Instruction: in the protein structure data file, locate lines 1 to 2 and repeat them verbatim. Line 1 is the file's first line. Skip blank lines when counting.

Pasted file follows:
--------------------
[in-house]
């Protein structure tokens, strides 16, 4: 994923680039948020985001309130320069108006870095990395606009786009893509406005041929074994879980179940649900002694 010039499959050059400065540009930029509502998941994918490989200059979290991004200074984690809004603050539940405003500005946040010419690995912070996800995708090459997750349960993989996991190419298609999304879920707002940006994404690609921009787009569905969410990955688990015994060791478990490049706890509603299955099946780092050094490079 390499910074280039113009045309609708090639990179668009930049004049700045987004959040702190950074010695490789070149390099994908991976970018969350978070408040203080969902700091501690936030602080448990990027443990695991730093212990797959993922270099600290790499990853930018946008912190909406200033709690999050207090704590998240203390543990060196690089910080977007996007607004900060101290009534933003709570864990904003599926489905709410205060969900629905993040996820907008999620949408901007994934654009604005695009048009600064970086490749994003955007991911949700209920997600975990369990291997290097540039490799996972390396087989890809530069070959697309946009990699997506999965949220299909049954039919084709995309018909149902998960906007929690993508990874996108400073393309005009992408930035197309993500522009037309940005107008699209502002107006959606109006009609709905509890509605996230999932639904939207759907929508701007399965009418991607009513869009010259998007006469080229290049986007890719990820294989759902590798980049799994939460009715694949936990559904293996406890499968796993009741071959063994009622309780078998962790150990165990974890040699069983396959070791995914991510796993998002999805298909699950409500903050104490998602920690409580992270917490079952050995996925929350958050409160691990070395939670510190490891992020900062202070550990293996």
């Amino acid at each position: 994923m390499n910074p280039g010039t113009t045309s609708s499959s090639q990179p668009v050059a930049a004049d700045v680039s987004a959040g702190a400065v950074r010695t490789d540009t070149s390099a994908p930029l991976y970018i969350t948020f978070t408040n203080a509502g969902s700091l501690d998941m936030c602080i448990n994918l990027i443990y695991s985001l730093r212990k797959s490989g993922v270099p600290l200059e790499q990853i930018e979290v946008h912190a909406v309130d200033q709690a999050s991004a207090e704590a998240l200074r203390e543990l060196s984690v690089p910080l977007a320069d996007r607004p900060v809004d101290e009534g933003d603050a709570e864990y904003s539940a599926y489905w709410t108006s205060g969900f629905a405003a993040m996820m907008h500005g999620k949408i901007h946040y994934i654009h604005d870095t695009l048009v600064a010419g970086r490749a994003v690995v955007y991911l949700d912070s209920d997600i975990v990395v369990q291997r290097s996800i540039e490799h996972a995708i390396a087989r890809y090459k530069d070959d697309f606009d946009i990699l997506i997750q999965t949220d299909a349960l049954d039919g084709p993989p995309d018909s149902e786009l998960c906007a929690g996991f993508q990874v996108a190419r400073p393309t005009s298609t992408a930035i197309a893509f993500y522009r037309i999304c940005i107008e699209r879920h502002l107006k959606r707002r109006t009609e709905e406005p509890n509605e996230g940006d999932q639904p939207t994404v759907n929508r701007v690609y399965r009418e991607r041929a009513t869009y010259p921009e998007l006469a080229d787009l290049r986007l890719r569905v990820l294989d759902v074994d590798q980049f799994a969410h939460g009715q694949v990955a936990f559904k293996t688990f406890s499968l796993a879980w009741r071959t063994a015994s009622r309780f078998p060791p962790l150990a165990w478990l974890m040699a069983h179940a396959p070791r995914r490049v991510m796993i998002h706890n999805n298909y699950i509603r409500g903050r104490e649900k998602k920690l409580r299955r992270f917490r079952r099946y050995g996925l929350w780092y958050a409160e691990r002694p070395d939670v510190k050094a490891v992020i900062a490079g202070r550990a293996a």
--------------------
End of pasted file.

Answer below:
[in-house]
């Protein structure tokens, strides 16, 4: 994923680039948020985001309130320069108006870095990395606009786009893509406005041929074994879980179940649900002694 010039499959050059400065540009930029509502998941994918490989200059979290991004200074984690809004603050539940405003500005946040010419690995912070996800995708090459997750349960993989996991190419298609999304879920707002940006994404690609921009787009569905969410990955688990015994060791478990490049706890509603299955099946780092050094490079 390499910074280039113009045309609708090639990179668009930049004049700045987004959040702190950074010695490789070149390099994908991976970018969350978070408040203080969902700091501690936030602080448990990027443990695991730093212990797959993922270099600290790499990853930018946008912190909406200033709690999050207090704590998240203390543990060196690089910080977007996007607004900060101290009534933003709570864990904003599926489905709410205060969900629905993040996820907008999620949408901007994934654009604005695009048009600064970086490749994003955007991911949700209920997600975990369990291997290097540039490799996972390396087989890809530069070959697309946009990699997506999965949220299909049954039919084709995309018909149902998960906007929690993508990874996108400073393309005009992408930035197309993500522009037309940005107008699209502002107006959606109006009609709905509890509605996230999932639904939207759907929508701007399965009418991607009513869009010259998007006469080229290049986007890719990820294989759902590798980049799994939460009715694949936990559904293996406890499968796993009741071959063994009622309780078998962790150990165990974890040699069983396959070791995914991510796993998002999805298909699950409500903050104490998602920690409580992270917490079952050995996925929350958050409160691990070395939670510190490891992020900062202070550990293996």